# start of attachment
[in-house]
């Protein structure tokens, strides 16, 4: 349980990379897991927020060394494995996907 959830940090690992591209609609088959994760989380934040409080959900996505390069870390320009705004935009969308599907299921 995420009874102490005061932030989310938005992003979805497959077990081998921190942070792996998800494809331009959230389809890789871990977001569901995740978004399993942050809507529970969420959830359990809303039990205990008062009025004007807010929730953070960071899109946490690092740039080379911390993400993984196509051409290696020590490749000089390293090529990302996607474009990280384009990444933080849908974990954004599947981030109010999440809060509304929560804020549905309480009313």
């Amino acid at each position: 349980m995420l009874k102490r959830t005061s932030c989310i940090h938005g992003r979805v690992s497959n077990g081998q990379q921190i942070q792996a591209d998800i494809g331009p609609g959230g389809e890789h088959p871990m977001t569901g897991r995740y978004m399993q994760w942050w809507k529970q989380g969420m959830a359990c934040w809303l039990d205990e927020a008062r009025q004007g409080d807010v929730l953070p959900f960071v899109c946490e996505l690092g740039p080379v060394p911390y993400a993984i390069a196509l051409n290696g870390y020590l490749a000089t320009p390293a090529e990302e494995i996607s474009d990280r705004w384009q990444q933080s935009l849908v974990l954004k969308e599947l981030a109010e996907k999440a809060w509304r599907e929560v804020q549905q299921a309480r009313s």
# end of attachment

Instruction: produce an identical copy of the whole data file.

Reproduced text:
[in-house]
């Protein structure tokens, strides 16, 4: 349980990379897991927020060394494995996907 959830940090690992591209609609088959994760989380934040409080959900996505390069870390320009705004935009969308599907299921 995420009874102490005061932030989310938005992003979805497959077990081998921190942070792996998800494809331009959230389809890789871990977001569901995740978004399993942050809507529970969420959830359990809303039990205990008062009025004007807010929730953070960071899109946490690092740039080379911390993400993984196509051409290696020590490749000089390293090529990302996607474009990280384009990444933080849908974990954004599947981030109010999440809060509304929560804020549905309480009313």
């Amino acid at each position: 349980m995420l009874k102490r959830t005061s932030c989310i940090h938005g992003r979805v690992s497959n077990g081998q990379q921190i942070q792996a591209d998800i494809g331009p609609g959230g389809e890789h088959p871990m977001t569901g897991r995740y978004m399993q994760w942050w809507k529970q989380g969420m959830a359990c934040w809303l039990d205990e927020a008062r009025q004007g409080d807010v929730l953070p959900f960071v899109c946490e996505l690092g740039p080379v060394p911390y993400a993984i390069a196509l051409n290696g870390y020590l490749a000089t320009p390293a090529e990302e494995i996607s474009d990280r705004w384009q990444q933080s935009l849908v974990l954004k969308e599947l981030a109010e996907k999440a809060w509304r599907e929560v804020q549905q299921a309480r009313s």